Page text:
Pachytriton brevipes (Sauvage, 1876)
Paddle-Tailed Newt, Black-spotted Stout Newt; Pachytriton tachete
|Species Description: Wu Y., Murphy R. W. 2015 Concordant species delimitation from multiple independent evidence: A case study with the Pachytriton brevipes complex (Caudata: Salamandridae)|
Taxonomic Notes: The genera Pachytriton and Paramesotriton have had a confused taxonomic history, complicated by the fact that a number of these salamanders have long been in the pet trade, identified as Paddletailed and Warty Newts, respectively. In 1985 Frost (Amphibian Species of the World) recognized only one Pachytriton, P. brevipes, and 5 Paramesotriton. At present 8 species of Pachytriton and 13 species of Paramesotriton are recognized. The pet trade long identified the following biological entities: Phenotypes Pachytriton A, B, C and D, none of them assignable to P. brevipes. Eventually Pachytriton labiatus was associated with phenotype A, but the other phenotypes were of uncertain taxonomy. In 2011 Nishikawa et al. discovered that the nomen labiatus belongs to a biological entity that had been recently named Paramesotriton ermizhaoi, and Phenotype A was assigned to Pachytriton granulosus (which had been in the synonymy of other taxa). Raffaelli (Les Urodeles de Monde, 2nd Ed 2013) thinks that Phenotypes A are taxonomically heterogenous, and include in addition to Pachytriton granulosus, Pachytriton feii, Pachytriton moi and Pachytriton inexpectatus; Phenotype B is thought to be Pachytriton changi (and we think also Pachytriton xanthospilos); Phenotype C is thought to be Paramesotriton labiatus; Phenotype D is thought to be Paramesotriton archospotus. No members of the genus Paramesotriton (Warty Newts) should be called Paddletailed newts; that name should refer only to Pachytriton (which are also known as Stout Newts). For formal taxonomic history see Amphibian Species of the World website.
© 2016 Axel Hernandez (1 of 4)
Animals are dark brown to light yellow on the dorsal side in life. Ventral color is lighter to even bright orange. Numerous black dots are scattered around the body and tail, and intensify on the dorsum (Fei et al. 2006). When preserved in alcohol, the background color becomes palish brown on top and ivory brown below (Chang 1936). The size and density of black dots varies intraspecifically. Some newts lack black dots on the ventral side, and some are entirely spotless (Fei et al. 2006). During the breeding season, males develop a few white spots near the tip of the tail.
Distribution and Habitat
Country distribution from AmphibiaWeb's database: China
Life History, Abundance, Activity, and Special Behaviors
Breeding season is from May and lasts until August. Males have a swollen cloaca with protruded papillae, and a few whitish spots develop near the tip of the tail. Fertilization is internal through the delivery of spermatophores. Females lay 30 to 60 single eggs attached to the lower surface of rocks in the stream (Fei et al. 2006). Eggs are milky white and form a compact clutch. The ovum is around 4.5 mm in diameter and the egg attains 7.5 mm if jelly capsules are included (Fei et al. 2006). Since Pachytriton labiatus females vigorously guard the eggs, P. brevipes could have maternal care as well. Eggs hatch as free-living larvae. Both females and males are territorial and show aggression to intruders.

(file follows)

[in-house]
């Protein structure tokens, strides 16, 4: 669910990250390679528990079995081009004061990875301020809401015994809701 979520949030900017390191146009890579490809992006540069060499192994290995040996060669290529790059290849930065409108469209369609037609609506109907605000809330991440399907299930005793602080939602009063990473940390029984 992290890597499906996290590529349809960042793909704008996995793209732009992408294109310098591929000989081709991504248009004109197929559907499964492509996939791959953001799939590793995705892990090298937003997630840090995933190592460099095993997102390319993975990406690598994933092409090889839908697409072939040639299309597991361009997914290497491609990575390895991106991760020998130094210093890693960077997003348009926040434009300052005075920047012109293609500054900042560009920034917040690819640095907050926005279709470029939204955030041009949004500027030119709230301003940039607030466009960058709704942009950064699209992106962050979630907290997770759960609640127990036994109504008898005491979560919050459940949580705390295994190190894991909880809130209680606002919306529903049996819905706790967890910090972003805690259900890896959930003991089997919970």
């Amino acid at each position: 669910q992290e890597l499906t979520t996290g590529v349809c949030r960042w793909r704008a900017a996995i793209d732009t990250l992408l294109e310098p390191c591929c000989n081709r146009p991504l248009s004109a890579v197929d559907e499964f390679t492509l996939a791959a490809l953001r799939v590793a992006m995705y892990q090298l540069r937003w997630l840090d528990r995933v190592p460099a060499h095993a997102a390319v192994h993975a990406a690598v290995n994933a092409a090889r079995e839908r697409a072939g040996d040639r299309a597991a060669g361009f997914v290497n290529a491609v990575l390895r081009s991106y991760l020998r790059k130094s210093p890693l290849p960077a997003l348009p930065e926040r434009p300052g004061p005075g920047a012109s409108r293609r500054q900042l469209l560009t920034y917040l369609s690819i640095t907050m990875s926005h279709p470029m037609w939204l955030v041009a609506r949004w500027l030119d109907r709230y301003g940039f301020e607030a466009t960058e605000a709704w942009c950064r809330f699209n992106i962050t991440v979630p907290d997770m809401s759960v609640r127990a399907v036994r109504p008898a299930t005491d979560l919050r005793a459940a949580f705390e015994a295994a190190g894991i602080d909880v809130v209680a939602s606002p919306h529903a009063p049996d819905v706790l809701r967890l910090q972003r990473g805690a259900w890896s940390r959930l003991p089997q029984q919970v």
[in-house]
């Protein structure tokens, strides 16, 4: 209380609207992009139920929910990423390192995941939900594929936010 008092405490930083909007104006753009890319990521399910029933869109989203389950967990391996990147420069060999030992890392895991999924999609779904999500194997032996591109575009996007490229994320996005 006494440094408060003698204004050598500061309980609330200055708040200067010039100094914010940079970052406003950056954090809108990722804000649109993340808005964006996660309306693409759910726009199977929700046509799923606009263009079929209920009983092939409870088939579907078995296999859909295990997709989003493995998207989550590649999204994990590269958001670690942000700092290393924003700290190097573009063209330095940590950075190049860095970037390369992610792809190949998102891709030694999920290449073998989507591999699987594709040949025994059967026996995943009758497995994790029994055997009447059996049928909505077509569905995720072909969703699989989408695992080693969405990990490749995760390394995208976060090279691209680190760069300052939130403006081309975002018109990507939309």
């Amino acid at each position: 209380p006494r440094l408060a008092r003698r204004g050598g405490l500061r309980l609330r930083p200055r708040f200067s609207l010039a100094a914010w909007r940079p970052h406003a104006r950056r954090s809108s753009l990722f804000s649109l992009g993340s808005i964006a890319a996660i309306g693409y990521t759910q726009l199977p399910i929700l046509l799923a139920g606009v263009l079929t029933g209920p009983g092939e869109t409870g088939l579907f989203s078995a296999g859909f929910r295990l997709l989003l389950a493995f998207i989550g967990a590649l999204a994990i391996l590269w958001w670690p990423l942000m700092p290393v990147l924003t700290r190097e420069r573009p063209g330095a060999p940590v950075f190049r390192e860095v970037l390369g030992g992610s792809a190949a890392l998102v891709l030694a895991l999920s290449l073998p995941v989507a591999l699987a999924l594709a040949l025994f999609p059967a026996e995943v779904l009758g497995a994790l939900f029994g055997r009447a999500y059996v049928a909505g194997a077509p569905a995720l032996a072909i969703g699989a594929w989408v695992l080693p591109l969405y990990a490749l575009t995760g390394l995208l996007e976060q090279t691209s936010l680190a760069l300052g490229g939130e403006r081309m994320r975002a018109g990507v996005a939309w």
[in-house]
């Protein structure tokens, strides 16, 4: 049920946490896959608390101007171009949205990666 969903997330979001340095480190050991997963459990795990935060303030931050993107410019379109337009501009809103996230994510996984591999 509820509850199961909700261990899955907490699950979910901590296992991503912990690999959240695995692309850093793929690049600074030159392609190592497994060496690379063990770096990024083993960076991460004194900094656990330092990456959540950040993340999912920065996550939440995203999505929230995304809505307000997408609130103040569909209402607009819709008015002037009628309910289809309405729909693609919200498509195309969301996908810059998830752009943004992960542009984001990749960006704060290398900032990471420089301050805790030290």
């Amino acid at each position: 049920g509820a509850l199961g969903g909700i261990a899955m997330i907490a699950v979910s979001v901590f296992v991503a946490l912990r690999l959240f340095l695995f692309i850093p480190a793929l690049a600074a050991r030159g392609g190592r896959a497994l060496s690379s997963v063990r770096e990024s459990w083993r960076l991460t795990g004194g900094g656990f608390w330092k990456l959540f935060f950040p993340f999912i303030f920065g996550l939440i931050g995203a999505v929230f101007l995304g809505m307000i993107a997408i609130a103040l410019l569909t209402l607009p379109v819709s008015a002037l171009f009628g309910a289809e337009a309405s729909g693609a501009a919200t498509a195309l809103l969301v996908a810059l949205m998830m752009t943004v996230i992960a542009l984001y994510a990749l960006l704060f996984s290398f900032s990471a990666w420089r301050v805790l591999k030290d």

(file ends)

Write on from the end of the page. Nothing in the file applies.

The animal feeds on aquatic arthropods and tadpoles of other amphibians. Insects that fall into the water are likely to be found in the stomach as well.
Trends and Threats
Possible reasons for amphibian decline
General habitat alteration and loss
Chang, M. L. Y. (1936). Contribution à l'étude morphologique, biologique et systèmatique des amphibiens urodèles de la Chine. Librairie Picart, Paris.
Fei, L., Hu, S., Ye, C., and Huang, Y. (2006). Fauna Sinica, Amphibia, Vol. 1. Science Press, Beijing (in Chinese).
IUCN, Conservation International, and NatureServe. 2006. Global Amphibian Assessment: Pachytriton brevipes. www.globalamphibians.org. Accessed on 5 May 2008.
Pope, C. H. (1931). ''Notes on amphibians from Fukien, Hainan, and other parts of China.'' Bulletin of the American Museum of Natural History, 61, 397-611.
Sauvage, H. E. (1876). ''Sur quelques Batraciens de la Chine.'' L. Inst. (N. S.)., Paris, 4, 274-275.
Scholz, K. P. (1998). ''Über eine rauhhäutige Pachytriton-Art.'' Salamandra, 34, 375-380.
Thiesmeier, B., and Hornberg, C. (1997). ''Paarung, Fortpflanzung and Larvalentwicklung von Pachytriton sp. (Pachytriton A) nebst Bemerkungen zur Taxonomie der Gattung.'' Salamandra, 33, 97-110.
Thiesmeier, B., and Hornberg, C. (2003). ''The riddle of the Chinese newt, Pachytriton.'' Reptilia, The European Herp Magazine, 30, 43-50.
Özeti, N., and Wake, D. B. (1969). ''The morphology and evolution of the tongue and associated structures in salamanders and newts (family Salamandridae).'' Copeia, 1969, 91-123.
Originally submitted by: Yunke Wu (first posted 2008-05-30)
Edited by: Kellie Whittaker (2008-06-25)
Species Account Citation: AmphibiaWeb 2008 Pachytriton brevipes: Paddle-Tailed Newt <https://amphibiaweb.org/species/4267> University of California, Berkeley, CA, USA. Accessed Mar 20, 2023.
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Citation: AmphibiaWeb. 2023. <https://amphibiaweb.org> University of California, Berkeley, CA, USA. Accessed 20 Mar 2023.
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